Using selection of the bulb 111, electrical power input, barrel 130 types and length, and nozzle 136 configuration, a UV-C beam can be provided that is powerful enough to eradicate surface mold even at a distance of ten feet from the surface. For example, in one embodiment incorporating a 4 inch long 1000 watt UV-C bulb 111 mounted horizontally in a cube-shaped light box 102 having internal sides of approximately 8.5 inches, and having a parabolic polished aluminum mirror 112 therein, and further having a nozzle-less substantially cylindrical polished aluminum barrel 130 approximately 4 inches in diameter and approximately 24 inches in length, the projected beam covered a wall area approximately 6 feet wide by 6 feet tall at distance of ten feet from the wall. The emitted and focused high-intensity UV-C light was believed to be effective at remediating environmental mold and other undesirable microbiological organisms on the surface within seconds of focusing the beam of emitted UV on the surface. In another embodiment, a 750 watt UV-C bulb is used. However, a broad wattage selection of UV-C bulbs can be effectively used in combination with various embodiments of the disclosed light gun to accomplish the desired results for various surfaces and environments depending upon the desired time of exposure and desired coverage area. For example, the bulb can be a low pressure-amalgam or medium pressure-amalgam UV-C bulb, and can be used with our without a quartz sleeve. Such germicidal UV-C bulbs can be supplied by commercial fabricators and distributors. Without limiting the scope of the bulbs that can be used, the below tables are illustrative of bulbs offered by The UV Doctor (www.uvdoctor.com) that can be used in accordance with the invention:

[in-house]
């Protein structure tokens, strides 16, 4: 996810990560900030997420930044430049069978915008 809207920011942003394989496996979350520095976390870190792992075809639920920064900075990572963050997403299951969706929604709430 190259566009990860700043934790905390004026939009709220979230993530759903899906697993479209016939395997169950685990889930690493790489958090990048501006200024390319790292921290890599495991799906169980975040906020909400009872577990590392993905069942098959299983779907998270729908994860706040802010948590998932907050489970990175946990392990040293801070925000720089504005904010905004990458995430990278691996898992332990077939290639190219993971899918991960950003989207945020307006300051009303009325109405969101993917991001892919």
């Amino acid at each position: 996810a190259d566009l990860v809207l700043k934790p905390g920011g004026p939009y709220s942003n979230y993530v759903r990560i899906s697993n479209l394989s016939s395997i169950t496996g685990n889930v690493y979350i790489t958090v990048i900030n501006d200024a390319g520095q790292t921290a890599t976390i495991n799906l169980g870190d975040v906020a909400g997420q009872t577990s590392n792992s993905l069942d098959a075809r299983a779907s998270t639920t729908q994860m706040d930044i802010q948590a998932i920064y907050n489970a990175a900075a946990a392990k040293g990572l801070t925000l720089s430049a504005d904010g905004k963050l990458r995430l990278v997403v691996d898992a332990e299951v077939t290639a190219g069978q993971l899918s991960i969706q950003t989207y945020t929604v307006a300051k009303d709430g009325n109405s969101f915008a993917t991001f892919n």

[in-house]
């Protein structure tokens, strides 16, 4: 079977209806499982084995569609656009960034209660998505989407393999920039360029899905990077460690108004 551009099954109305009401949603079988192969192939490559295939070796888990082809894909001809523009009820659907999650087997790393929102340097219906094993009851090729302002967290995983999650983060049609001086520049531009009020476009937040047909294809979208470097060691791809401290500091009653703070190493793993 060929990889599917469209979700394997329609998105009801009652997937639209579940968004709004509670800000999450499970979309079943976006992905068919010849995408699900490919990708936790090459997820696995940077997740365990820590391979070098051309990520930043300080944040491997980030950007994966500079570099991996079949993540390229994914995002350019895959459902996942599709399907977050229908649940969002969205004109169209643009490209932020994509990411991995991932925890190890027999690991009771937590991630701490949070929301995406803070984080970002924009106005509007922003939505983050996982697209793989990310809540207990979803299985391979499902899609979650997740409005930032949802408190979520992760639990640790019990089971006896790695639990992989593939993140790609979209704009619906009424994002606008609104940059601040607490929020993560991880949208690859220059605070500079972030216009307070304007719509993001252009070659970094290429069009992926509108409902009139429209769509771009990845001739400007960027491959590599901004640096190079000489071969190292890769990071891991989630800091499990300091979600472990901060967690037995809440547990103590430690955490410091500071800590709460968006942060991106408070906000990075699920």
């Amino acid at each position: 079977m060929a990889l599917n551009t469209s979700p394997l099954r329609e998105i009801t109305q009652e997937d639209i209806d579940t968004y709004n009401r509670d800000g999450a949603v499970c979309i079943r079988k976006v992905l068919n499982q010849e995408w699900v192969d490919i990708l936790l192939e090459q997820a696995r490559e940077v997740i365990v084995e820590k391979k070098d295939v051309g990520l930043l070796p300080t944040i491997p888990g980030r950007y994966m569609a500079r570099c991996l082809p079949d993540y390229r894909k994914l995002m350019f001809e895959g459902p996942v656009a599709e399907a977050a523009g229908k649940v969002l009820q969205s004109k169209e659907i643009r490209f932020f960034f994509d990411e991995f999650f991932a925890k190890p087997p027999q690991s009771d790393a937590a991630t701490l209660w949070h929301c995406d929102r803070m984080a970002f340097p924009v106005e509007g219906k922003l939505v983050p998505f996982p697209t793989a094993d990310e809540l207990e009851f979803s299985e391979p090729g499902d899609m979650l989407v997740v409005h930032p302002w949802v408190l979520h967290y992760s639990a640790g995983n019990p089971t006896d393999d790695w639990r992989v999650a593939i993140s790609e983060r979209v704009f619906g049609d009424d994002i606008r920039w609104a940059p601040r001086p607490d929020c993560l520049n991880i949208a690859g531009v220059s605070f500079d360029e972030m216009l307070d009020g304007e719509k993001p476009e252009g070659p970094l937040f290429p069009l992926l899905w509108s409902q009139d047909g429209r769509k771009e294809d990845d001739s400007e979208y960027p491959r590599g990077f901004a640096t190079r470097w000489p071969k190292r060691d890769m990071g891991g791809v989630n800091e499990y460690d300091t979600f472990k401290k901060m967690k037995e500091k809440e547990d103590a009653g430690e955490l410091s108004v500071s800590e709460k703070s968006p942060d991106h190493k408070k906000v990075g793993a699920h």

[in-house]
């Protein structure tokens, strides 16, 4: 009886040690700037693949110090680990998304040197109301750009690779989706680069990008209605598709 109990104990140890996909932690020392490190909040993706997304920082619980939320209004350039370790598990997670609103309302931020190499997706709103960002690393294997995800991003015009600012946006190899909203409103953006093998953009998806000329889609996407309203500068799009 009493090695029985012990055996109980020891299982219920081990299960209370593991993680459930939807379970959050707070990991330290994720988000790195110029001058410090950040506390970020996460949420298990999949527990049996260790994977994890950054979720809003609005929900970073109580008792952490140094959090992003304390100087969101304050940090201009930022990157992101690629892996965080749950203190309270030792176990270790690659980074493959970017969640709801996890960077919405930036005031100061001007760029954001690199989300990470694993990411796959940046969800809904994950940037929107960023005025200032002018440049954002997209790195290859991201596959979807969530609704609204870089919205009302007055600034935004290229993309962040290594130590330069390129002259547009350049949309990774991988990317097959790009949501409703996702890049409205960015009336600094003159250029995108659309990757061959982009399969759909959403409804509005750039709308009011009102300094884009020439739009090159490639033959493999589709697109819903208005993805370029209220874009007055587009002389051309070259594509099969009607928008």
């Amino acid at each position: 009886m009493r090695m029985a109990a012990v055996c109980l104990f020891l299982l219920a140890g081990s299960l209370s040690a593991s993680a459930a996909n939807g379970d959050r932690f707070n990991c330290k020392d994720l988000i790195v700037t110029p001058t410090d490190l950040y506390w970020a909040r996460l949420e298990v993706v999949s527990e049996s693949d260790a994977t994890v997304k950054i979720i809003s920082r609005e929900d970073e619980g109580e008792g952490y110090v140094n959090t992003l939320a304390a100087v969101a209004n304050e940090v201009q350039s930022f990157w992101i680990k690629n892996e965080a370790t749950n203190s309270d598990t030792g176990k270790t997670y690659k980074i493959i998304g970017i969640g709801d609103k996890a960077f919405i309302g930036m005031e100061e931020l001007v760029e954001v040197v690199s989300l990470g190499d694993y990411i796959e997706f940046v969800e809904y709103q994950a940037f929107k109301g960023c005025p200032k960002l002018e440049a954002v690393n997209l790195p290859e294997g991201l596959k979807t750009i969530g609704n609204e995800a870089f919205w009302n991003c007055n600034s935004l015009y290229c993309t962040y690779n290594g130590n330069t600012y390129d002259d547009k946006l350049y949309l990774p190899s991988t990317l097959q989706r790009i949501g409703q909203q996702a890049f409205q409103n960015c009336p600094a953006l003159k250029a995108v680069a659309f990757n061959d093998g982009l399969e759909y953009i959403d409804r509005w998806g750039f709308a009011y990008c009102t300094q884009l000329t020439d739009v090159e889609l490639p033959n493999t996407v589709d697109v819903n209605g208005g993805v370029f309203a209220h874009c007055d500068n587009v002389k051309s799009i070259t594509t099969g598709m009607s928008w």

EXEMPLARY LOW PRESSURE UV LAMPS
EXEMPLARY MEDIUM PRESSURE UV LAMPS
EXEMPLARY CELL LAMPS (ONE PIECE LAMP AND QUARTZ)
The light box 102 further includes a fan 118 for pulling air through air vent openings 117 provided in the light box 102 and for pulling cooling air across the bulb 111. Preferably, the fan is of a lightweight durable material such as aluminum, other metals, or plastic. Preferably, cooling air is pulled through the barrel 130, across the bulb 111, through the vents 117, through the housing 116, and out of the housing vent openings 117. Filters and screens can be provided at any of all of the vents 117 to capture contaminants.
As shown in
In other embodiments, the power supply 160 components can be located within the housing 116 of the gun 100. In one embodiment, the power supply 160 can include rechargeable batteries as the electrical power source, such as in a 250 watt, 750 watt, or 1000 watt embodiment. In still another embodiment, the power supply 160 components such as transformers and capacitors, and optionally batteries, are included in the housing 116 in proximity to the light box 102, and are preferably protected by metal wrapping and shielding to prevent degradation of the components and associated wiring by heat or UV exposure. In this embodiment, the gun 100 can either be battery powered, or can simply be plugged into a standard 110-volt outlet.
The gun assembly further includes one or more handles 119, 150 for carrying the gun and for directing light emitted from the barrel 130 towards a selected target area. As shown in